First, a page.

Utility company’s bee hives and solar garden produces sweet results

Connexus Energy’s solar garden produces both renewable energy and honey!

As the prices drop for solar panels, solar has gained incredible popularity over the past few years. From home use to huge commercial arrays, solar has become a fixture in the American landscape for green energy.

Utility companies have jumped on the solar bandwagon. Solar is increasingly becoming a part of utility companies portfolio and strategic plan. Minnesota’s largest member-owned electric cooperative, Connexus Energy, has gone one further. It’s created a first-of-its-kind solar garden that not only produces energy but honey as well.

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Home Depot – pulling a fast one with neonicotinoids ?

Home Depot logoAs an environmental journalist and an organic home gardener, I’m very aware of how pesticides and neonicotinoids such as Roundup and glyphosate are having a devastating effect on bees and butterflies. I work diligently to not only provide this information to others but also to avoid bringing any of said ingredients into or around my home.

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50,000 bees dead after pesticide use in Oregon

Bee deathWith the ever growing concern about the devastation of the bee population, this story from today’s news takes it from bad to worse.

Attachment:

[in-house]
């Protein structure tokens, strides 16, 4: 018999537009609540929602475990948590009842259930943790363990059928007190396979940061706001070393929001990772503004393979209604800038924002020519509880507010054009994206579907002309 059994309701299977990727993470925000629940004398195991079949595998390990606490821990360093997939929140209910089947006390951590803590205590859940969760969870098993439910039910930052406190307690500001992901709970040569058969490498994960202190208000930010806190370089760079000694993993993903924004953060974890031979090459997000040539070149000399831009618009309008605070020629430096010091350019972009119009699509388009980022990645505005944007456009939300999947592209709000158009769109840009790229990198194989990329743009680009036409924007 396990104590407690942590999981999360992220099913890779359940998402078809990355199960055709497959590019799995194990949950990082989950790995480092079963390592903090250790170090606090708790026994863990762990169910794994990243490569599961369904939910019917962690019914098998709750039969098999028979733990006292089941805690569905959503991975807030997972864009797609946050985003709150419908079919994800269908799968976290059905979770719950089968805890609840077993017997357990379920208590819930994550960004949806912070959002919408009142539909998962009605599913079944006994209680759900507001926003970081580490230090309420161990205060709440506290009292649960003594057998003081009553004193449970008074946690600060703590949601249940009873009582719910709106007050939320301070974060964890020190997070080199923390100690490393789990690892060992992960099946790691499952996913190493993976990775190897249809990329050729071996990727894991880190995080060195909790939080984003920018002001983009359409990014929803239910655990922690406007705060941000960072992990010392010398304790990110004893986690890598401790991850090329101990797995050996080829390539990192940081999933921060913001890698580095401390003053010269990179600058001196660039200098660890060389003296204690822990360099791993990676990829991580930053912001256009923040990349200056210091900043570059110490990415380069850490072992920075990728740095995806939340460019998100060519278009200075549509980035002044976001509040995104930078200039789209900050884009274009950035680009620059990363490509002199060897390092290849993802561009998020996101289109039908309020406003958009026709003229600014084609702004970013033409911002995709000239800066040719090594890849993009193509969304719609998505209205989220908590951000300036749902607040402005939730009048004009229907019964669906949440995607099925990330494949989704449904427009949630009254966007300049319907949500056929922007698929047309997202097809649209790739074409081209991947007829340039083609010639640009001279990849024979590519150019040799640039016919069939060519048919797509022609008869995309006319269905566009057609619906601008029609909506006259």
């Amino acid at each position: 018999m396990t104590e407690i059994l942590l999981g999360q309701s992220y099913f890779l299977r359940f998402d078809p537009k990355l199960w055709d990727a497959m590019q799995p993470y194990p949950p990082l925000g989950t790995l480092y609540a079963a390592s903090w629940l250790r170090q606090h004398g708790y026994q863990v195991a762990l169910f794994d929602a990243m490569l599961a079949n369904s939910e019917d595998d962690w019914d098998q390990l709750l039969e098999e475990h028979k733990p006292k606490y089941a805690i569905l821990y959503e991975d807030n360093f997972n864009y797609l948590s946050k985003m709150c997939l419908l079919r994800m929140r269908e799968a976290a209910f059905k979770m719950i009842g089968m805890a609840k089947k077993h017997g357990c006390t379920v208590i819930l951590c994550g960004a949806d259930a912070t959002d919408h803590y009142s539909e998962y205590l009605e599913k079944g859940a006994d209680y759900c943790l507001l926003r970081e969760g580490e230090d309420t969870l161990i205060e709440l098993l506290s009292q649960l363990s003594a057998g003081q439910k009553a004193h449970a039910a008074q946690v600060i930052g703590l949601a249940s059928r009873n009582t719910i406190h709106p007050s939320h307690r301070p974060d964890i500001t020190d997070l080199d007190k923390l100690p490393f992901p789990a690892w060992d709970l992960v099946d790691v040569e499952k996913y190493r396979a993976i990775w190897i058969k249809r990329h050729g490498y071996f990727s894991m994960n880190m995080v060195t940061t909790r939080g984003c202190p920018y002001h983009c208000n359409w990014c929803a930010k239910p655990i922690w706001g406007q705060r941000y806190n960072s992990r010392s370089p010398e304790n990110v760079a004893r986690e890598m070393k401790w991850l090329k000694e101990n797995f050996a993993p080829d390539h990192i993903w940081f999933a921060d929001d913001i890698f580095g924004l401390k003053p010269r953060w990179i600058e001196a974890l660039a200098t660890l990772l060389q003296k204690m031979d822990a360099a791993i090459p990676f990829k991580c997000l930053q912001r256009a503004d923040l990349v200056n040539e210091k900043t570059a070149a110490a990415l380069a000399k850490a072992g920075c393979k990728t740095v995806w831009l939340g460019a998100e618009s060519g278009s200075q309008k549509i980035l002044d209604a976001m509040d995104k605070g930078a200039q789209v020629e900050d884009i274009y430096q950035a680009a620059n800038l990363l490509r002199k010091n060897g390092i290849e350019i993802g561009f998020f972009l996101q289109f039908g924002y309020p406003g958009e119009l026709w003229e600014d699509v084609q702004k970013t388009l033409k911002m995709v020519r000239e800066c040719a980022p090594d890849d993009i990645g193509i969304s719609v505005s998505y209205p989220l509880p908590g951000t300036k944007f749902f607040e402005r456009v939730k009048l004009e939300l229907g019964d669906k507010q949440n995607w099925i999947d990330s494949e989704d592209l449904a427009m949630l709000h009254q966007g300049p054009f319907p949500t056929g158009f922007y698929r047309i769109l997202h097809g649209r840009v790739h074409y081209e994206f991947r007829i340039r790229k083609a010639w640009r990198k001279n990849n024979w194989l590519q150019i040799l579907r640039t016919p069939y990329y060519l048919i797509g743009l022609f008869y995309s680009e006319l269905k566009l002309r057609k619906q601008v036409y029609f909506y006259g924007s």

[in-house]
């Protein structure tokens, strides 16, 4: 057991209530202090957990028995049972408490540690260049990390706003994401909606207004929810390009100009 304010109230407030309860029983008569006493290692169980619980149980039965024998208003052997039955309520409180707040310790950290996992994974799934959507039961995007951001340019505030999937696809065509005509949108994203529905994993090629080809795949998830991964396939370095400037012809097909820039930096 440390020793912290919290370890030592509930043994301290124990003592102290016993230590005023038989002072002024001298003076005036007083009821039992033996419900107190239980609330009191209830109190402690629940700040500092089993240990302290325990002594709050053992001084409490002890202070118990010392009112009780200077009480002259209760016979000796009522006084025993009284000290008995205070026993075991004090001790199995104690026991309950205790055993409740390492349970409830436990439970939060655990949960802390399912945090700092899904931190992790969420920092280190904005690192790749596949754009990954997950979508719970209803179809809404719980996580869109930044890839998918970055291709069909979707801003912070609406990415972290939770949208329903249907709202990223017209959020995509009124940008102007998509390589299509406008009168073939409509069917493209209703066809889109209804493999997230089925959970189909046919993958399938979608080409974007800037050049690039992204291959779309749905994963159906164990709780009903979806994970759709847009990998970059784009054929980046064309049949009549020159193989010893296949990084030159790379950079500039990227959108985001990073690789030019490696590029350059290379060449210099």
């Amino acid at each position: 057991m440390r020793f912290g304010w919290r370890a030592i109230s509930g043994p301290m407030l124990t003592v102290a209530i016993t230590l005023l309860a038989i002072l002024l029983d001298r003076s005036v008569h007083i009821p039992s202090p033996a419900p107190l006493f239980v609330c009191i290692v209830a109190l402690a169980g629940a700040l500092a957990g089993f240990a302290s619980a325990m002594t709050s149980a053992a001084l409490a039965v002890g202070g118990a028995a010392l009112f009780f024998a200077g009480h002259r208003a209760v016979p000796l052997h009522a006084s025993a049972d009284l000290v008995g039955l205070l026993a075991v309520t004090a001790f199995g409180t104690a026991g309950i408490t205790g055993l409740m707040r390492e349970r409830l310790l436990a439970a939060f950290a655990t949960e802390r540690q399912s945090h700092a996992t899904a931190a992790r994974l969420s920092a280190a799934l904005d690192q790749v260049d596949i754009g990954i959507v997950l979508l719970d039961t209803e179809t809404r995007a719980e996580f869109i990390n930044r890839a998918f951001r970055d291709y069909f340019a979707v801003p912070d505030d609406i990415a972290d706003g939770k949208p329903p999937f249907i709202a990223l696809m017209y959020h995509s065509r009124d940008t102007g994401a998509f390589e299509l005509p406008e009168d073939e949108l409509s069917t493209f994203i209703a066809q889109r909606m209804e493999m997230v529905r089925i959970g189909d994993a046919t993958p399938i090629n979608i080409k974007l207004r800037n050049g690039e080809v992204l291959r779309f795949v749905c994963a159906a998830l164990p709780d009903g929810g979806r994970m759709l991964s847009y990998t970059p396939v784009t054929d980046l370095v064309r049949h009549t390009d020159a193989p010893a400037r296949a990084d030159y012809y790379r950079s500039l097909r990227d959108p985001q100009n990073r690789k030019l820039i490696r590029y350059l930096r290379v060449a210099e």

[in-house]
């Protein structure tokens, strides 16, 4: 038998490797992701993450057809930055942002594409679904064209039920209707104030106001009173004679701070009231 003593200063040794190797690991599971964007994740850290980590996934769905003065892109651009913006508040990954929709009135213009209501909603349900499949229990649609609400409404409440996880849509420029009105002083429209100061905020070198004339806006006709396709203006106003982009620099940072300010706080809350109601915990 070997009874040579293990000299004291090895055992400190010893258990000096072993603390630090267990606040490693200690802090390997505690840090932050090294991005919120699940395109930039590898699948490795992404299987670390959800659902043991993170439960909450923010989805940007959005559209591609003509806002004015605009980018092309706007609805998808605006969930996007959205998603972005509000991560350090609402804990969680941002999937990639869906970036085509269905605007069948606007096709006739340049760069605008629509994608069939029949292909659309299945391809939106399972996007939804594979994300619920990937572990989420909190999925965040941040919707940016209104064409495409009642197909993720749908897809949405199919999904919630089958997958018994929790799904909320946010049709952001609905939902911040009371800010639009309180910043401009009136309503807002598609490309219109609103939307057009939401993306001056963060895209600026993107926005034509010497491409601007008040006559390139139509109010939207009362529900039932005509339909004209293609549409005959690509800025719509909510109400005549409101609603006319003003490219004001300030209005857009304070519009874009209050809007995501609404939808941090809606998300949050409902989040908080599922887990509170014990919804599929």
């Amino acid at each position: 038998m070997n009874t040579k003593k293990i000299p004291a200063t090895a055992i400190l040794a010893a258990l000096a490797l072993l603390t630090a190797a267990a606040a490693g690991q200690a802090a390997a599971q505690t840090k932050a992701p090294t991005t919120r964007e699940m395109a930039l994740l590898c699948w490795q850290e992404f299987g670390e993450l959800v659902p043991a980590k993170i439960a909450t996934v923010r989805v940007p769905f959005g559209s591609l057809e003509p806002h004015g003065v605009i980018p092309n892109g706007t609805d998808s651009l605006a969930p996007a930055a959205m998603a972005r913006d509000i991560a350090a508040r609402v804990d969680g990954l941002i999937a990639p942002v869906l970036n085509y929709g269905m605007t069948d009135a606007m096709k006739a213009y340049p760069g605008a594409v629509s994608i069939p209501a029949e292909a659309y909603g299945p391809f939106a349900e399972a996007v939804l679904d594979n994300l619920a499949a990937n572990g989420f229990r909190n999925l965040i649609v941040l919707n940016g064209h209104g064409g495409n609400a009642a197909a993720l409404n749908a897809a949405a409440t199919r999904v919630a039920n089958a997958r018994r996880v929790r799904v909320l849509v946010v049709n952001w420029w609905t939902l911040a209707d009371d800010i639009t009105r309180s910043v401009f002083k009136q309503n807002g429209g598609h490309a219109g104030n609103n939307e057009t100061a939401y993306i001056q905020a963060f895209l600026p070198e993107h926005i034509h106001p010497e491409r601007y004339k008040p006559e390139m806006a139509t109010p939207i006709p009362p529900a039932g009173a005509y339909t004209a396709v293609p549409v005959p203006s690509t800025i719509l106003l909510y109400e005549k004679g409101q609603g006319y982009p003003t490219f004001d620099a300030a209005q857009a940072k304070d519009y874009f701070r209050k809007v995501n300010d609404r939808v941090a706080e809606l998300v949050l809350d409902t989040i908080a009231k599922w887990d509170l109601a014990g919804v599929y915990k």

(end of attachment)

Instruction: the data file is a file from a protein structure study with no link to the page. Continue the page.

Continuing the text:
An estimated 50,000 bumblebees, possibly representing more than 300 colonies, were found dead or dying in the parking lot of a shopping mall in Wilsonville, Oregon. Authorities confirmed Friday that the massive bee die-off was caused by the use of a neonicotinoid pesticide, dinotefuran, on nearby trees. Then on Saturday, it was reported by The Oregonian that what could be hundreds of bees were found dead after a similar pesticide use in the neighboring town of Hillsboro.

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French honey contaminated by M&M’s

You’re probably read about it and wondered what it looked like. Bees in France have been returning to their hives with suspicious-looking bits of colored material. The result – colorful but contaminated honey.

Finally there’s a picture so we can see what the fuss is all about!

Understandably, the bee hive owners have had trouble getting rid of the contaminated honey. But it definitely is something for the Guinness Book of Records!